Still, all good things must come to an end, right?  And I certainly don’t expect everyone to have such a weirdly personal connection to such a niche title.

Does this really have to be the end, though?  Even in darkness, hope remains:

  • CEO Jon Goldwater has often talked up the good points of having a magLife With Archie #36, art by Francesco Francavillaazine format book on the shelves, and this cancellation leaves an immediate gap in that market.
  • The death of Archie was alluded to as long ago as last year’s San Diego Comic Con, when the publisher teased something huge coming down the wire for Life With Archie in 2014.  If they were simply planning on ending the title, it seems strange that they would do it so far in advance.
  • Much has been made of the way that Life With Archie’s final issues will unite the title’s disparate twin universes, somehow condensing them into one.  This streamlining would be the perfect setup for a relaunch in this new, Archie-less world.  Where this would leave the characters with differing relationships across the timelines is anyone’s guess, though (or at least writer Paul Kupperberg’s).

Maybe I’m reading too much into things, clutching at straws.  This is… entirely possible.  Or maybe, just maybe, like the headline-grabbing death of Spider-Man not so long ago, this Crisis on Infinite Riverdales is just the start of a new era in great stories (we’re talking Miles Morales here, not Spider-Ock).  How’s that for mixed metaphors?

Archie is dead, long live Archie.

Life With Archie #36, art by Fiona Staples

But then, I was always more of a Reggie fan, anyway.

Life With Archie #36, written by Paul Kupperberg and with pencils by Fernando Ruiz, Pat Kennedy, and Tim Kennedy, drops tomorrow, July 16th, shipping with six different covers.  It will be followed by a concluding #37, to be released one week later on the 23rd, also shipping with six different covers.

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Art Love: Superhero Kids

Wonder Kid by Andy Fairhurst


Iron Kid by Andy Fairhurst

More of Andy Fairhurst‘s Superhero Kids series can be found in his gallery on Deviantart.

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Art Love: Dynamic Duo

Dynamic Duo by Arielle Dynamic Duo by Arielle



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What We’re Reading Wednesday

Wednesday! Glorious comic book day! Check out our post to see what we’re looking forward to reading this week, and let us know what you’re picking up as well.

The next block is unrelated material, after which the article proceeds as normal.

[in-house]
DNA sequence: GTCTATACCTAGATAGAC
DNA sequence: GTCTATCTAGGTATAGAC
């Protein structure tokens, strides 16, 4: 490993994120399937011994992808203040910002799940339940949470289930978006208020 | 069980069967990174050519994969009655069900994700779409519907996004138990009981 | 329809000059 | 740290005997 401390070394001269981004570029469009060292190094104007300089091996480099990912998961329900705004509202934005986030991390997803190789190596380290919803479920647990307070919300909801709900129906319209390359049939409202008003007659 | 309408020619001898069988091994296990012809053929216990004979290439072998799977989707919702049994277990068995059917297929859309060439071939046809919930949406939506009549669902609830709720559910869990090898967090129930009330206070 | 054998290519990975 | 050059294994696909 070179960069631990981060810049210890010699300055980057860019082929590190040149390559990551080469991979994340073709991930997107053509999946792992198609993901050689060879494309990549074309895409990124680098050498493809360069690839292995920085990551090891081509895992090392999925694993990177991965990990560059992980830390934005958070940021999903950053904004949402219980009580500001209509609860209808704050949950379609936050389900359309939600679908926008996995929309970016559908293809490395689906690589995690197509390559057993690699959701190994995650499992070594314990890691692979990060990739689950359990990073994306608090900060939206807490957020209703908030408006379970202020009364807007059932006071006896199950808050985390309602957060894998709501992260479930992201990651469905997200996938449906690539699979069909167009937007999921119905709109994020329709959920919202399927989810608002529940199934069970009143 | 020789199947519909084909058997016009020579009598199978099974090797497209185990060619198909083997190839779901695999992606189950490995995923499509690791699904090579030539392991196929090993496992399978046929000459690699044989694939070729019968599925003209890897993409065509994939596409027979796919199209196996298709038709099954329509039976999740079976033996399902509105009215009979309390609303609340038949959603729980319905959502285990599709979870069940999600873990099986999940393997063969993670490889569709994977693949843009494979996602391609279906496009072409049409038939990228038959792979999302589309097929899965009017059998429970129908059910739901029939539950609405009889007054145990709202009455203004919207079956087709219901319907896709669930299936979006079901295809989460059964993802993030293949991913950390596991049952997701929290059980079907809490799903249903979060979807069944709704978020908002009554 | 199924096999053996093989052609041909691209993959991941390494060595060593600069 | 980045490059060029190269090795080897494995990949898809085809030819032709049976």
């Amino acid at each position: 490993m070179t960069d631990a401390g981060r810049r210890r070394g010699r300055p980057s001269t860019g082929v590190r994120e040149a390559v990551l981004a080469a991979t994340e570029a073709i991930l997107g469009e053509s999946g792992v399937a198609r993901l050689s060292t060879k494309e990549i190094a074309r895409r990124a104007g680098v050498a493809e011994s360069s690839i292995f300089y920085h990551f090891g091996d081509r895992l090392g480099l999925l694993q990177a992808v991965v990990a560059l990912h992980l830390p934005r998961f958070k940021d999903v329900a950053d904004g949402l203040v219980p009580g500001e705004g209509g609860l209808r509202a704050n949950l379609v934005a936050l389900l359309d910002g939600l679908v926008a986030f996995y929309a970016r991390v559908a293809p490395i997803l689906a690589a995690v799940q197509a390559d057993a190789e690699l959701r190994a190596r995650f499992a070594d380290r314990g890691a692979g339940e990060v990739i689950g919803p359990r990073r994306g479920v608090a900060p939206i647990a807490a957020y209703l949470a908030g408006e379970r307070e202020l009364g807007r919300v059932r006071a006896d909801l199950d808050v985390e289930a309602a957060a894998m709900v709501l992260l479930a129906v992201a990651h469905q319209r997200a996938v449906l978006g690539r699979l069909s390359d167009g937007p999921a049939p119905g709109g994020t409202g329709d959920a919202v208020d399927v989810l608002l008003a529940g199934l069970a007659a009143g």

This is a surprisingly light week for me, as I’m pretty behind on a lot of books, or I’ve dropped a couple, like Fantastic Four. (Which kills me, because I love F4, but unless I Captain Marvel 5read that the grimdark everything’s falling apart vibe from issue #1 lifts, I can’t do it.)

  • Grayson #1: Solely checking this out just because it’s Dick Grayson. No other reason needed.
  • New Suicide Squad #1: Just to see if it’s the train wreck I imagine it will be.
  • Shutter #4: Loving this series so far. It’s a fun little adventure.
  • Captain Marvel #5: If you know me at all, you know this is an obvious one.


It’s a super light week for me, and they’re both Marvel. I’m admittedly behind on a few books that I WOULD be pulling, if I were caught up, like Lumberjanes and Amazing Spider-Man (there’s a 1.3 out this week), but here’s my list of two:

  • All-New X-Men #29: I’m not entirely sure I’m on board with what Bendis is doing with X-23, and I swear, he’s just been trolling his tumblr followers with preview pages of Laura and Warren, but this is a must-read for me. I’m totally up for giving him the benefit of the doubt, because overall, I’ve really enjoyed everything he’s done with the displaced teenage X-Men in this book and I’m super intrigued by the Future Brotherhood.
  • Captain Marvel #5: I’m finally completely on board the Captain Marvel train and there’s no stopping me now.


  • Amazing X-Men #9: Not much a fan of Craig Kyle’s stuff, I’m really just here for Alpha Flight.  Last month had a lot of really neat, exciting action and mystery stuff going on, though, looking forward to the rest of World War Wendigo.
  • Archie #657: When it comes to the “classic” Archie books, it’s usually the art that will make or break a comic for me, and while I’d normally shy away from something drawn by the Kennedys, any time Tom DeFalco returns to write a story, I’m in.  Plus that Art Baltazar variant is too darn cute.
  • Judge Dredd #20: This series probably isn’t ever going to be a must-read for me, but The Walking Dead #129it’s wonderfully consistent.
  • Lumberjanes #4: This comic.  Is delightful.  The cutesy hipster style would probably start to grate if I read more books like it, but it’s absolutely wonderful in small doses.